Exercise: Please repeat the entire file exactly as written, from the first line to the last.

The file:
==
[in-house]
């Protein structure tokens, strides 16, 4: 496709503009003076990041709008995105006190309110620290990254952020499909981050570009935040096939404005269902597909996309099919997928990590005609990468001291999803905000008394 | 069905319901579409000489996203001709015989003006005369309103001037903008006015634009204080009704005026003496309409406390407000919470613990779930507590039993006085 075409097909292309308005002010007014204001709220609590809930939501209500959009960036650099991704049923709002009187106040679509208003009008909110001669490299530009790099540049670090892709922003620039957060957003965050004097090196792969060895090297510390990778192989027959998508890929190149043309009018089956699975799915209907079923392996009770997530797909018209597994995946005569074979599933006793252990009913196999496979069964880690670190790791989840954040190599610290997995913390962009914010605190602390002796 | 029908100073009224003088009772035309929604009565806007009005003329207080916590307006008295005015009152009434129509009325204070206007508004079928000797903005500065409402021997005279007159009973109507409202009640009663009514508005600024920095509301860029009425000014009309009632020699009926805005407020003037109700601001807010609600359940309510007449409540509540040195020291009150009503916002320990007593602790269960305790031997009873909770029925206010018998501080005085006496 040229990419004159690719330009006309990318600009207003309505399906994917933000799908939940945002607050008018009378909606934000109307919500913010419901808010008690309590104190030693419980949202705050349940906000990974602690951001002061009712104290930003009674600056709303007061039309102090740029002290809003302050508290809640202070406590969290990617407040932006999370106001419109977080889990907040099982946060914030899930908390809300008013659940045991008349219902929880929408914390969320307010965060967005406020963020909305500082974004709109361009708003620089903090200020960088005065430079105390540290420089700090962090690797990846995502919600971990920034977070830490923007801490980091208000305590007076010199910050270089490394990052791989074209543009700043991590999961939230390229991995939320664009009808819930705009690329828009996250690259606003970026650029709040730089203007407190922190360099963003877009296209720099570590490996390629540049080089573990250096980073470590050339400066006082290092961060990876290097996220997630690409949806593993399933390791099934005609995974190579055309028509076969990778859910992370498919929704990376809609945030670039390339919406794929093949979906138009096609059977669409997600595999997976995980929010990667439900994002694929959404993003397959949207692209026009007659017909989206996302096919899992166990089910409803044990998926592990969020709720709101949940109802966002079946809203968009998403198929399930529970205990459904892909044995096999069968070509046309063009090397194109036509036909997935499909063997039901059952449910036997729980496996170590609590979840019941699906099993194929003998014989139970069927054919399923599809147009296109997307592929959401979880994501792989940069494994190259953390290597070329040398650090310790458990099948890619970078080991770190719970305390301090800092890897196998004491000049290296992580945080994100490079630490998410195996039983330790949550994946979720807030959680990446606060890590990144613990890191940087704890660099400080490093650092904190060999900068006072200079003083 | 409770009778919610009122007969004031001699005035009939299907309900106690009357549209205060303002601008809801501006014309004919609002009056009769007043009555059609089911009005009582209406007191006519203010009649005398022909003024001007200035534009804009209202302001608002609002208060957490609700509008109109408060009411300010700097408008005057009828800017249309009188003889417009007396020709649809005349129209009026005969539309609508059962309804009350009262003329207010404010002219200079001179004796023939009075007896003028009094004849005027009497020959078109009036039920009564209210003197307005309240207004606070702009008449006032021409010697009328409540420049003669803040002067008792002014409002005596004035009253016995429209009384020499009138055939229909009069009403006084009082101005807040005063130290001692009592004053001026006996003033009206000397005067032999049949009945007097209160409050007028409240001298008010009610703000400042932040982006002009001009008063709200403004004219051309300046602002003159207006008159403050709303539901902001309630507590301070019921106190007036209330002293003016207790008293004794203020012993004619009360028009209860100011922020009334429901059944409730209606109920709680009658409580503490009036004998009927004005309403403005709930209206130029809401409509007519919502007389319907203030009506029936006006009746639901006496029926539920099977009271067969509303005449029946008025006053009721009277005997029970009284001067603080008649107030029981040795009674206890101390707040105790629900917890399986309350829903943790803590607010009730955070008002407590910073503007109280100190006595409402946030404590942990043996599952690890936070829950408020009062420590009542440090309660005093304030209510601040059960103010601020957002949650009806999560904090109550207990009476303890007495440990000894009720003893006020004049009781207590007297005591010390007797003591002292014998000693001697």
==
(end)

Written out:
[in-house]
């Protein structure tokens, strides 16, 4: 496709503009003076990041709008995105006190309110620290990254952020499909981050570009935040096939404005269902597909996309099919997928990590005609990468001291999803905000008394 | 069905319901579409000489996203001709015989003006005369309103001037903008006015634009204080009704005026003496309409406390407000919470613990779930507590039993006085 075409097909292309308005002010007014204001709220609590809930939501209500959009960036650099991704049923709002009187106040679509208003009008909110001669490299530009790099540049670090892709922003620039957060957003965050004097090196792969060895090297510390990778192989027959998508890929190149043309009018089956699975799915209907079923392996009770997530797909018209597994995946005569074979599933006793252990009913196999496979069964880690670190790791989840954040190599610290997995913390962009914010605190602390002796 | 029908100073009224003088009772035309929604009565806007009005003329207080916590307006008295005015009152009434129509009325204070206007508004079928000797903005500065409402021997005279007159009973109507409202009640009663009514508005600024920095509301860029009425000014009309009632020699009926805005407020003037109700601001807010609600359940309510007449409540509540040195020291009150009503916002320990007593602790269960305790031997009873909770029925206010018998501080005085006496 040229990419004159690719330009006309990318600009207003309505399906994917933000799908939940945002607050008018009378909606934000109307919500913010419901808010008690309590104190030693419980949202705050349940906000990974602690951001002061009712104290930003009674600056709303007061039309102090740029002290809003302050508290809640202070406590969290990617407040932006999370106001419109977080889990907040099982946060914030899930908390809300008013659940045991008349219902929880929408914390969320307010965060967005406020963020909305500082974004709109361009708003620089903090200020960088005065430079105390540290420089700090962090690797990846995502919600971990920034977070830490923007801490980091208000305590007076010199910050270089490394990052791989074209543009700043991590999961939230390229991995939320664009009808819930705009690329828009996250690259606003970026650029709040730089203007407190922190360099963003877009296209720099570590490996390629540049080089573990250096980073470590050339400066006082290092961060990876290097996220997630690409949806593993399933390791099934005609995974190579055309028509076969990778859910992370498919929704990376809609945030670039390339919406794929093949979906138009096609059977669409997600595999997976995980929010990667439900994002694929959404993003397959949207692209026009007659017909989206996302096919899992166990089910409803044990998926592990969020709720709101949940109802966002079946809203968009998403198929399930529970205990459904892909044995096999069968070509046309063009090397194109036509036909997935499909063997039901059952449910036997729980496996170590609590979840019941699906099993194929003998014989139970069927054919399923599809147009296109997307592929959401979880994501792989940069494994190259953390290597070329040398650090310790458990099948890619970078080991770190719970305390301090800092890897196998004491000049290296992580945080994100490079630490998410195996039983330790949550994946979720807030959680990446606060890590990144613990890191940087704890660099400080490093650092904190060999900068006072200079003083 | 409770009778919610009122007969004031001699005035009939299907309900106690009357549209205060303002601008809801501006014309004919609002009056009769007043009555059609089911009005009582209406007191006519203010009649005398022909003024001007200035534009804009209202302001608002609002208060957490609700509008109109408060009411300010700097408008005057009828800017249309009188003889417009007396020709649809005349129209009026005969539309609508059962309804009350009262003329207010404010002219200079001179004796023939009075007896003028009094004849005027009497020959078109009036039920009564209210003197307005309240207004606070702009008449006032021409010697009328409540420049003669803040002067008792002014409002005596004035009253016995429209009384020499009138055939229909009069009403006084009082101005807040005063130290001692009592004053001026006996003033009206000397005067032999049949009945007097209160409050007028409240001298008010009610703000400042932040982006002009001009008063709200403004004219051309300046602002003159207006008159403050709303539901902001309630507590301070019921106190007036209330002293003016207790008293004794203020012993004619009360028009209860100011922020009334429901059944409730209606109920709680009658409580503490009036004998009927004005309403403005709930209206130029809401409509007519919502007389319907203030009506029936006006009746639901006496029926539920099977009271067969509303005449029946008025006053009721009277005997029970009284001067603080008649107030029981040795009674206890101390707040105790629900917890399986309350829903943790803590607010009730955070008002407590910073503007109280100190006595409402946030404590942990043996599952690890936070829950408020009062420590009542440090309660005093304030209510601040059960103010601020957002949650009806999560904090109550207990009476303890007495440990000894009720003893006020004049009781207590007297005591010390007797003591002292014998000693001697």